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Traditio-Historical origin of the Psalter

November 9, 2008

I have produced an outline of how I believe the Psalter to have developed. It is in no way complete and needs a great deal of work but it sets out in brief the trajectory upon which I see the final form of the Psalter to have developed.

When you read the attached diagram keep in mind the following statement made by Frank Cross in his “The Song of the Sea and Canaanite Myth”.

We must posit two New Year’s festivals in the early cult of Israel, both covenant-renewal festivals. The autumn festival, falling on the New Year common to Canaan and Egypt, in Israel became the great feast of the era of kingship, both in Jerusalem and Beth’el. The spring New Year, with its ultimately Mesopotamian connections, appears to have been the time of the major festival at the old league sanctuaries of Gilgal and Shiloh, a covenant festival which virtually disappeared during the monarchy as a national pilgrimage feast, until the archaizing reforms of Josiah (2 Kings 23:22; cf. 2 Chron. 30:1-26). The associations of the Gilgal rites with the spring, with the covenant, with the sea crossing and the ‘ritual conquest,’ seems very clear indeed.

My outline is to be found here: psalmtraditiohistory I am no Clarence Larkin and apologise in advance!

5 Comments leave one →
  1. November 9, 2008 9:53 pm

    Cool – here is how it looks with our diagramming tool. It isn’t easy to get the same effects. One has many questions also as to just what each transition means along the horizontal.

    I can see the psalter dragging me much deeper into the TNK before I can imagine my questions’ answers…

  2. November 10, 2008 6:16 pm

    Thanks for that Bob, what programme is that?

    I agree, as far as I am concerned one essential thing is to try and link the Psalms with Pentateuchal traditions.

  3. November 10, 2008 10:37 pm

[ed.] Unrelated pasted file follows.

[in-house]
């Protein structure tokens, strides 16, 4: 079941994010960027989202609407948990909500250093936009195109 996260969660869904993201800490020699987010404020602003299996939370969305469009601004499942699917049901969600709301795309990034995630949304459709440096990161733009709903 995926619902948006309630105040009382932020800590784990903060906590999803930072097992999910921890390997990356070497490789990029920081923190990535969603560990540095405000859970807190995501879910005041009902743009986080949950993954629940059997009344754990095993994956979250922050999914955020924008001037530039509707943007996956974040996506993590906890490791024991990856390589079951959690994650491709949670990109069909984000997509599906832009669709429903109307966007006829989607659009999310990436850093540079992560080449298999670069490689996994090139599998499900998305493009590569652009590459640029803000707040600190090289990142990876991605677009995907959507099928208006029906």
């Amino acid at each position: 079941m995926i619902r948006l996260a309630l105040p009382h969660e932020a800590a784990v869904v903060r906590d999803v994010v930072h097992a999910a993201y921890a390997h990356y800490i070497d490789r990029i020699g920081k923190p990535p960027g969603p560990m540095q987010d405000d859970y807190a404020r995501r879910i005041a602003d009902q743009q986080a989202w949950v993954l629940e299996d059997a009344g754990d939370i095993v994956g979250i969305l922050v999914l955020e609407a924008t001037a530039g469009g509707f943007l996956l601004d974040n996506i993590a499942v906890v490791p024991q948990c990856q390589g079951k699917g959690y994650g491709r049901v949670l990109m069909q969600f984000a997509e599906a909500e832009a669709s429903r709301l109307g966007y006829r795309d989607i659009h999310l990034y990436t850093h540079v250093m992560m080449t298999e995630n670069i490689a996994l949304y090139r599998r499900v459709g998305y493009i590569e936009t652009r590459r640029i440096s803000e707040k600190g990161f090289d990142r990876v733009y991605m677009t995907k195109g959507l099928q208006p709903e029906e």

I could spend more time on it and make it very colorful. Maybe someday when I understand more of what you are trying to focus our attention on. The tool is one that I have done all my psalms with to illustrate the structures – at least as far as I have gone. It has been developed by my staff over the past 5 years for ‘logic modeling’ a practice for understanding and measuring the impact of a government program. It is currently called GX-LEAF and there may be a new demo of it at if not now then soon.

    I am glad you are linking the psalter with the Pentateuch – I am not going back so far though I may have to eventually. I am trying to learn enough to see how the NT writers used the psalms – particularly the writer of Hebrews.

  4. November 15, 2008 9:29 am

    the old league sanctuaries of Gilgal

    Does this refer to Noth’s amphictyony?

    Interesting diagram. How does this relate to Wilson’s The editing of the Hebrew Psalter?

  5. November 15, 2008 10:25 am

    Hi Phil, good questions! In regards to Noth, as I understand it he posited that the twelve tribes formed a confederation who worshipped at a central shrine. Personally I don’t have the knowledge to say whether that is right or wrong and the biblical data, seems to allow for that but at the same time deny it. I think it more likely that the tribes would worship at different shrines (Beth’el, Gilgal, Shiloh, Shechem). Cross is looking at Josh. 3-5 and trying to understand the ancient traditions behind the biblical text, cf. “Traditional Narrative and the Reconstruction of Early Israelite Institutions” in From Epic to Canon and of course a number of essays in Canaanite Myth and Hebrew Epic.

    As regards Wilson, your question is rather general but what I want to say is that I want to try and understand how the Psalter developed into its final canonical form. One questions is whether the Yahwist and Elohist psalms are so construed because they stemmed from different epic traditions/sanctuaries. I have really been enjoying Kraus’ comments on these issues in his commentary. Indeed, he wrote a good essay on Gilgal which Cross references, unfortunately I can’t read it as its in German.

    Wilson’s idea that Books 1-3 formed an early Psalter is plausable not least because of the huge differences in the Psalms that are in Books 4 & 5 compared to Books 1-3 but questions abound.

    Thanks for your questions, I apologise for not really answering them!

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